On Jan. 19, the New York Times endorsed two Democratic candidates for president: Senators Elizabeth Warren and Amy Klobuchar. The Times editorial made the case that Warren and Klobuchar are the best representatives of the progressive and moderate wings of the Democratic party, respectively, and acknowledged that it’s not clear whether the best chance of defeating Trump lies in incremental change or the radical restructuring of our political and economic systems. While the Times received a fair amount of ridicule on Twitter for its refusal to back one candidate, endorsing both candidates was a smart choice. Both candidates’ visions for the future of the country have merit, and the ideal Democratic nominee would combine both Warren’s ambition with Klobuchar’s pragmatism.
No one knows what will be the right formula of pragmatism and idealism to defeat Trump, which must be the Democrats’ absolute first priority. As I have considered who to support in the Virginia primary, I have wrestled with how to balance what the Times called the “radical” and “realist” models. My political views are closest to Warren’s, but I’m often frustrated by her and Senator Bernie Sanders’ vague answers to how exactly they will accomplish their ambitious policy plans. For example, during his endorsement interview with the Times editorial board, Sanders was asked about his first action on climate change as president. His answer was vague, and the editorial board pressed him for more specifics. His follow-up answer? We should do “everything humanly possible.” Warren sometimes lacks specifics too: she has failed to directly answer questions about how the behavioral effects of her wealth tax will affect its revenue.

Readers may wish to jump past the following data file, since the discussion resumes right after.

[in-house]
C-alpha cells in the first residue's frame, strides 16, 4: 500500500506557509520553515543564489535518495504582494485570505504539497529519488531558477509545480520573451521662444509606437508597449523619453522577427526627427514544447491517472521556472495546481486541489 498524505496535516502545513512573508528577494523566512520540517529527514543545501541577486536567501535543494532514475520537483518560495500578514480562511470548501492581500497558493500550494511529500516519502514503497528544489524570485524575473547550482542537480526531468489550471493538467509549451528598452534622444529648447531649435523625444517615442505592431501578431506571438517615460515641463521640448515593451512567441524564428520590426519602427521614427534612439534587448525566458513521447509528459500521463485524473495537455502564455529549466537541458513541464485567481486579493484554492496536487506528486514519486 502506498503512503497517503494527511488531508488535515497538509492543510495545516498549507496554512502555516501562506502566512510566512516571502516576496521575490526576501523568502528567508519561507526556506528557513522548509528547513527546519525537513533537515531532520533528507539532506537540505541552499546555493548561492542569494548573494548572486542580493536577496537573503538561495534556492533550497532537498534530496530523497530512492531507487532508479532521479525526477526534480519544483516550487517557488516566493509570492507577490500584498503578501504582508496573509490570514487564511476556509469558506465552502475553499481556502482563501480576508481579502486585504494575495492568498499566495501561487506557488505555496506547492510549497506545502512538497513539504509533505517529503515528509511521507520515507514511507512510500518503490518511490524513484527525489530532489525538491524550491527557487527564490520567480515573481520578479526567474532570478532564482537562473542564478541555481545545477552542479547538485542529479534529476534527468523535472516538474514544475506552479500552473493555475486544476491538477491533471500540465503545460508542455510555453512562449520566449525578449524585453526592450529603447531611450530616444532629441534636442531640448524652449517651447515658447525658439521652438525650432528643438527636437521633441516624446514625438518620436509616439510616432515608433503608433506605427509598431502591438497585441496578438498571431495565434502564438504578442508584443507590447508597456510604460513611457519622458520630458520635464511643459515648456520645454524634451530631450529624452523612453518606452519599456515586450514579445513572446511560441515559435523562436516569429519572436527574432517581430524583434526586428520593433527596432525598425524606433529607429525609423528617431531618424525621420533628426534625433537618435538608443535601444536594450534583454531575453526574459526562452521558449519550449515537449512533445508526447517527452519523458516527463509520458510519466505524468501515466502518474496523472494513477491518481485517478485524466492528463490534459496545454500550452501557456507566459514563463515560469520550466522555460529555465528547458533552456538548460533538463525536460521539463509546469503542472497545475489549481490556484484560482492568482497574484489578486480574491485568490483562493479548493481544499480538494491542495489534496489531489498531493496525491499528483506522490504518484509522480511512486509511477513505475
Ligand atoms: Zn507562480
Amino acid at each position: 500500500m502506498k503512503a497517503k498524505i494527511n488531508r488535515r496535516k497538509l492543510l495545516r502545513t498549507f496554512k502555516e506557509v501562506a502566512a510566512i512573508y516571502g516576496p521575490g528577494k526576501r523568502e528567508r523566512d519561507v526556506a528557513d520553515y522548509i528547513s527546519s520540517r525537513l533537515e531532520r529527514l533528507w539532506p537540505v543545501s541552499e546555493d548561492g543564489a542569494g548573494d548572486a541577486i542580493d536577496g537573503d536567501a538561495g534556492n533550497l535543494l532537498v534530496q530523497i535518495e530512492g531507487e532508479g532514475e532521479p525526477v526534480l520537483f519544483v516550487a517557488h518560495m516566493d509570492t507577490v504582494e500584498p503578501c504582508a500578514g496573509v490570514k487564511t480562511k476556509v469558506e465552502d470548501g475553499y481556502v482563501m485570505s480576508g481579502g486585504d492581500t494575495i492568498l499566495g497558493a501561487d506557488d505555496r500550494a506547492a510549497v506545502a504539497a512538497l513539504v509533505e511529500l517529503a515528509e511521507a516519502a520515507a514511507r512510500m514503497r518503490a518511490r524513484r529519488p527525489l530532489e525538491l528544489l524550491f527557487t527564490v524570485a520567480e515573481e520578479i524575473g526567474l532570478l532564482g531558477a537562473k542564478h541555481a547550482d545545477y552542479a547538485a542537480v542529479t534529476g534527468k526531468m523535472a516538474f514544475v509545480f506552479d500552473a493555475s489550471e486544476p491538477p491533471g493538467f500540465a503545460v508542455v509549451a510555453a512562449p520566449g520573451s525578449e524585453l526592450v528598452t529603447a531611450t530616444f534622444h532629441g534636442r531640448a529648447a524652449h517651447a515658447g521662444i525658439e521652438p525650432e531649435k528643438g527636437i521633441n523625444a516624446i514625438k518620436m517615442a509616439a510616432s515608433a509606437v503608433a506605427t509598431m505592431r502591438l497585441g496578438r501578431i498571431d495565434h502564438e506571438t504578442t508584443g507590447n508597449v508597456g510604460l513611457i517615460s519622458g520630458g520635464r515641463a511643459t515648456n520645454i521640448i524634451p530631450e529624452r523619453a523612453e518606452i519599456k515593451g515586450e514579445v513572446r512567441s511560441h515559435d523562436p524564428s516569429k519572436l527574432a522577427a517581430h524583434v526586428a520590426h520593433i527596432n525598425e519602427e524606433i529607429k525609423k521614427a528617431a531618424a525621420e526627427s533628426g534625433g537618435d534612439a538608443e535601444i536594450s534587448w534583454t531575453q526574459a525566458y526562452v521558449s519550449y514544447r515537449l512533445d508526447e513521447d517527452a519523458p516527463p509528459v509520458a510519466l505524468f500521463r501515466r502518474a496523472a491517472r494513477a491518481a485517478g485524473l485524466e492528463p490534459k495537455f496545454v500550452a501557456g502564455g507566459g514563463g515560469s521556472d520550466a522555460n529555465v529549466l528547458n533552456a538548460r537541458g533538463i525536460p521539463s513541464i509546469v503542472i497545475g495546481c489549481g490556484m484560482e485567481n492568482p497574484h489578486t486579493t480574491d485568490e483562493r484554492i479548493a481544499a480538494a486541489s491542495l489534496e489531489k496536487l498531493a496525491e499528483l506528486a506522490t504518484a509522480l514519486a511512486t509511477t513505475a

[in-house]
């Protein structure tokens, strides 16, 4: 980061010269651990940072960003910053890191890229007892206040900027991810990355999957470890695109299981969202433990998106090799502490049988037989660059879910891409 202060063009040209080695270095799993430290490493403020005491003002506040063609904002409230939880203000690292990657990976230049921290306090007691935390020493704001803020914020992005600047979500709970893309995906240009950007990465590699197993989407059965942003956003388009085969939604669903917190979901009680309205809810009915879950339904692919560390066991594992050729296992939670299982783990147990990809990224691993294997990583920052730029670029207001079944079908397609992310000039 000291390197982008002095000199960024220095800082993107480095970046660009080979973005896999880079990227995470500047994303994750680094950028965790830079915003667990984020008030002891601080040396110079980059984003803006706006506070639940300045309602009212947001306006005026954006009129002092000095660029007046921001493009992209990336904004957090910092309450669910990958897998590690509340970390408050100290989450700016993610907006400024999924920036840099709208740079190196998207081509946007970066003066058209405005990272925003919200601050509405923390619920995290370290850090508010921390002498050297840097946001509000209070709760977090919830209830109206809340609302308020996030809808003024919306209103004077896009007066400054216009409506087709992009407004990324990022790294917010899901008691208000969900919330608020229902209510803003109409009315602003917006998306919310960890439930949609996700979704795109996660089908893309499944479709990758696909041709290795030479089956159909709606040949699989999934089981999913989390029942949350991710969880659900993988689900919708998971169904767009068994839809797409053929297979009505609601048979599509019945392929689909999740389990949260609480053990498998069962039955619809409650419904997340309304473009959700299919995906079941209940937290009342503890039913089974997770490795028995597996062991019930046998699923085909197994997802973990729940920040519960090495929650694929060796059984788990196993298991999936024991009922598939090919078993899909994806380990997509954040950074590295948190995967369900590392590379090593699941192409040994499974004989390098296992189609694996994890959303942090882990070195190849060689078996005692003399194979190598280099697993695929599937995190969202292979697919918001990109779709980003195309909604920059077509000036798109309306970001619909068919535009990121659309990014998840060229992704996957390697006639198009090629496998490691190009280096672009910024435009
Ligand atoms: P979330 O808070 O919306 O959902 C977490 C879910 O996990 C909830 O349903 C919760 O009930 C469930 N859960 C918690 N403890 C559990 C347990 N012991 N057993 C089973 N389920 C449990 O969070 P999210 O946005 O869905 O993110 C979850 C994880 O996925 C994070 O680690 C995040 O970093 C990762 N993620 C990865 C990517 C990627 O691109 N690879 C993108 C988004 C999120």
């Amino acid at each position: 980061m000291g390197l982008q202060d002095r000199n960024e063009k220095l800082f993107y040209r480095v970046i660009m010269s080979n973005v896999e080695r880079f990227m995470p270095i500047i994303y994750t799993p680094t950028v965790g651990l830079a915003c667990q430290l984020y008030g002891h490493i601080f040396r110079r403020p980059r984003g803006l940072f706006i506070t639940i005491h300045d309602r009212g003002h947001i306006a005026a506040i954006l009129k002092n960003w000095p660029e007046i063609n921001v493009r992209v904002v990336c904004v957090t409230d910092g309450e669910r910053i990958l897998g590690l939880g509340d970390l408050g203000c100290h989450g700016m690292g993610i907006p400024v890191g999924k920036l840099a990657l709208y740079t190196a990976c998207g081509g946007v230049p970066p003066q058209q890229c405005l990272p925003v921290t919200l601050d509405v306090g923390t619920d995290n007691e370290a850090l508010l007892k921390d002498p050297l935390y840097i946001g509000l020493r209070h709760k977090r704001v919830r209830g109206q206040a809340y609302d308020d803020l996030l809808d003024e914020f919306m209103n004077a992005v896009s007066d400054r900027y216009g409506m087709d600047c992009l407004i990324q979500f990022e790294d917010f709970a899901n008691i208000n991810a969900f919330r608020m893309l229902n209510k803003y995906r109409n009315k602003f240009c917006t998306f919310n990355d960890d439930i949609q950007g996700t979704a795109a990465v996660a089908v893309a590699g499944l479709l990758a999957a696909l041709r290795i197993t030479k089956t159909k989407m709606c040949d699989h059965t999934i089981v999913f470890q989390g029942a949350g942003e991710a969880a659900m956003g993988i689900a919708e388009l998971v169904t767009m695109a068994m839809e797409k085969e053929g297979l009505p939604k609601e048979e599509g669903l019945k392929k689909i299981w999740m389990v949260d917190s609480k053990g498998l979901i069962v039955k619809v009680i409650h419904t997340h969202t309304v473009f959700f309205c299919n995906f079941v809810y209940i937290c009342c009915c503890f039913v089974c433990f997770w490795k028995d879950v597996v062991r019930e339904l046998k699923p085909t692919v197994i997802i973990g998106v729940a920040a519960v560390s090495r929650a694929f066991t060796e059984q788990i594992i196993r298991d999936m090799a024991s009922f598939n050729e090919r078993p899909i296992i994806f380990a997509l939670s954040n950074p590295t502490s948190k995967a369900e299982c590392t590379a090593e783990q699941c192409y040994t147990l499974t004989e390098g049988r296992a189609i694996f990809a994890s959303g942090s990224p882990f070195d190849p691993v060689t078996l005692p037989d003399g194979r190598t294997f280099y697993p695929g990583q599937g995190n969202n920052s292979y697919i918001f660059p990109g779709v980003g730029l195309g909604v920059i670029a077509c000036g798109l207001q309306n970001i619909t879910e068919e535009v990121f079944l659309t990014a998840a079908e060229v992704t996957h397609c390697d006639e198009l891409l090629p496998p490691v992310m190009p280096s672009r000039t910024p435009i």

I agree with the substance of the progressive candidates’ plans, but I am frustrated that the progressive candidates often fail to acknowledge that passing their plans in a divided Congress will be nearly impossible. For example, since not even all Democratic senators support Medicare for All, I am skeptical that debating the merits of Medicare for All is a good use of the candidates’ time. In contrast, Klobuchar has not downplayed how she will achieve her policy plans, as she’s said that “the difference between a plan and a pipe dream is something you can actually get done.” Since my ideal candidate would combine Warren’s progressive ideas with Klobuchar’s recognition of the political reality, I was happy to see the Times recognize that both candidates are extraordinarily talented politicians.
It is imperative that the Democratic nominee be able to clearly articulate how they will work with Congress to accomplish their policy goals, even if a somewhat less ambitious version of their original plan is the result. This candidate should have big, progressive ideas, but be willing to accept incremental change instead of holding out for the most ideal version of their policy and increasing the likelihood that no progress is made. The Times was wise to endorse both Warren and Klobuchar because they have qualities that are crucial in a Democratic nominee. We need a candidate with Warren’s big ideas and fighting spirit, as well as Klobuchar’s pragmatism and commitment to getting things done even if that means compromise.